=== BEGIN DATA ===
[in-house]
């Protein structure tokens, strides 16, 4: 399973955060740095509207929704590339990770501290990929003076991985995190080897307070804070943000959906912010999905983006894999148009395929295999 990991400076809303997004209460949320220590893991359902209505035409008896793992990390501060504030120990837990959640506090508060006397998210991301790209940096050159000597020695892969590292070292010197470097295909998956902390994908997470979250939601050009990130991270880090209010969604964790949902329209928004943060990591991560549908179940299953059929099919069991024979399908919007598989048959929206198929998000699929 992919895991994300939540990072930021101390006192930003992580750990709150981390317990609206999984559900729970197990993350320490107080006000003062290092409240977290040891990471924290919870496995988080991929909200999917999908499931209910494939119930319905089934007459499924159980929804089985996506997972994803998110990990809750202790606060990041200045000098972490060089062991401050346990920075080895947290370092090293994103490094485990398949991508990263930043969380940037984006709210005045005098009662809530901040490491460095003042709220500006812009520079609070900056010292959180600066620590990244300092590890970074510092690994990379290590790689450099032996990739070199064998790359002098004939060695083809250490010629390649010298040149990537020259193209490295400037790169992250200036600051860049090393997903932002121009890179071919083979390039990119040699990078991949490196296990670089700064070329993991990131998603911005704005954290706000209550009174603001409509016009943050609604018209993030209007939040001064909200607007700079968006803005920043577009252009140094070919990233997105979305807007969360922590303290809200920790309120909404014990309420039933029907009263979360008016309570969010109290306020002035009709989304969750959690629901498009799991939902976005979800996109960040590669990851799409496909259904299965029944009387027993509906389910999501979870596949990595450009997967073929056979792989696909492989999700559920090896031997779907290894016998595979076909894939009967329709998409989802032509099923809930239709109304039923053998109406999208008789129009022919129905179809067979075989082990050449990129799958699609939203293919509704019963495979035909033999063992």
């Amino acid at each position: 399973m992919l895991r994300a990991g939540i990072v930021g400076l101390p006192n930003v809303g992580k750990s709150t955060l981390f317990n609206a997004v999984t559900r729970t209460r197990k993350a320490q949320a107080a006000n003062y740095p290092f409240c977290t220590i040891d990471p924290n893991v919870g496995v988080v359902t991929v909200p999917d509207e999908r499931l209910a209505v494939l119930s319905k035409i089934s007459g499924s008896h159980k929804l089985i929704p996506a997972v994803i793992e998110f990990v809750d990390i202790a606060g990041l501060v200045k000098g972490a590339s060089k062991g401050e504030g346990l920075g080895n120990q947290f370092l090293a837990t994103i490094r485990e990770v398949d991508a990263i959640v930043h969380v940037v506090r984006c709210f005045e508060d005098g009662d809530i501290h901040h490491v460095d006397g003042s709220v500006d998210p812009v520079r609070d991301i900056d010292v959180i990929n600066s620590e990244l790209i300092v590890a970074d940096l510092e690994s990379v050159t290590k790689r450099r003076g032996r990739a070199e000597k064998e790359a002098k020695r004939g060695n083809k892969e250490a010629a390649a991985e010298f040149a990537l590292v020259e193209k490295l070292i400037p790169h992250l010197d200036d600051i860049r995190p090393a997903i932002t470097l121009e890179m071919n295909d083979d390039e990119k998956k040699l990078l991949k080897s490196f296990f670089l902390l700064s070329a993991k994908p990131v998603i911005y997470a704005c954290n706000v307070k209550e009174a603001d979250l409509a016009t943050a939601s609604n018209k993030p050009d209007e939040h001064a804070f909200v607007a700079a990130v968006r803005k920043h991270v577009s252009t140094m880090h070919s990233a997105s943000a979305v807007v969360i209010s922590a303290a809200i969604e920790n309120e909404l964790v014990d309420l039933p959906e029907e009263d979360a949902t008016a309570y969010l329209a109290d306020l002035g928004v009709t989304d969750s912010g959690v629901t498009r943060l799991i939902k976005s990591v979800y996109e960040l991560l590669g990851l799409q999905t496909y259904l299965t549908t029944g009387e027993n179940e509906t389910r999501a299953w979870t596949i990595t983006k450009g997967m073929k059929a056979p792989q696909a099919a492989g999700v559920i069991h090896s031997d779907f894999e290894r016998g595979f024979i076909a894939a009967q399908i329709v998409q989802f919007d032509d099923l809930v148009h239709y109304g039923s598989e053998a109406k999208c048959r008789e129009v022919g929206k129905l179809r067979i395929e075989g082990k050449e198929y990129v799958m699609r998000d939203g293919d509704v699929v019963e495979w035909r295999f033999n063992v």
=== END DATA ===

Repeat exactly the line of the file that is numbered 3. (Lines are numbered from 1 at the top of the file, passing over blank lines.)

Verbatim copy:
């Amino acid at each position: 399973m992919l895991r994300a990991g939540i990072v930021g400076l101390p006192n930003v809303g992580k750990s709150t955060l981390f317990n609206a997004v999984t559900r729970t209460r197990k993350a320490q949320a107080a006000n003062y740095p290092f409240c977290t220590i040891d990471p924290n893991v919870g496995v988080v359902t991929v909200p999917d509207e999908r499931l209910a209505v494939l119930s319905k035409i089934s007459g499924s008896h159980k929804l089985i929704p996506a997972v994803i793992e998110f990990v809750d990390i202790a606060g990041l501060v200045k000098g972490a590339s060089k062991g401050e504030g346990l920075g080895n120990q947290f370092l090293a837990t994103i490094r485990e990770v398949d991508a990263i959640v930043h969380v940037v506090r984006c709210f005045e508060d005098g009662d809530i501290h901040h490491v460095d006397g003042s709220v500006d998210p812009v520079r609070d991301i900056d010292v959180i990929n600066s620590e990244l790209i300092v590890a970074d940096l510092e690994s990379v050159t290590k790689r450099r003076g032996r990739a070199e000597k064998e790359a002098k020695r004939g060695n083809k892969e250490a010629a390649a991985e010298f040149a990537l590292v020259e193209k490295l070292i400037p790169h992250l010197d200036d600051i860049r995190p090393a997903i932002t470097l121009e890179m071919n295909d083979d390039e990119k998956k040699l990078l991949k080897s490196f296990f670089l902390l700064s070329a993991k994908p990131v998603i911005y997470a704005c954290n706000v307070k209550e009174a603001d979250l409509a016009t943050a939601s609604n018209k993030p050009d209007e939040h001064a804070f909200v607007a700079a990130v968006r803005k920043h991270v577009s252009t140094m880090h070919s990233a997105s943000a979305v807007v969360i209010s922590a303290a809200i969604e920790n309120e909404l964790v014990d309420l039933p959906e029907e009263d979360a949902t008016a309570y969010l329209a109290d306020l002035g928004v009709t989304d969750s912010g959690v629901t498009r943060l799991i939902k976005s990591v979800y996109e960040l991560l590669g990851l799409q999905t496909y259904l299965t549908t029944g009387e027993n179940e509906t389910r999501a299953w979870t596949i990595t983006k450009g997967m073929k059929a056979p792989q696909a099919a492989g999700v559920i069991h090896s031997d779907f894999e290894r016998g595979f024979i076909a894939a009967q399908i329709v998409q989802f919007d032509d099923l809930v148009h239709y109304g039923s598989e053998a109406k999208c048959r008789e129009v022919g929206k129905l179809r067979i395929e075989g082990k050449e198929y990129v799958m699609r998000d939203g293919d509704v699929v019963e495979w035909r295999f033999n063992v």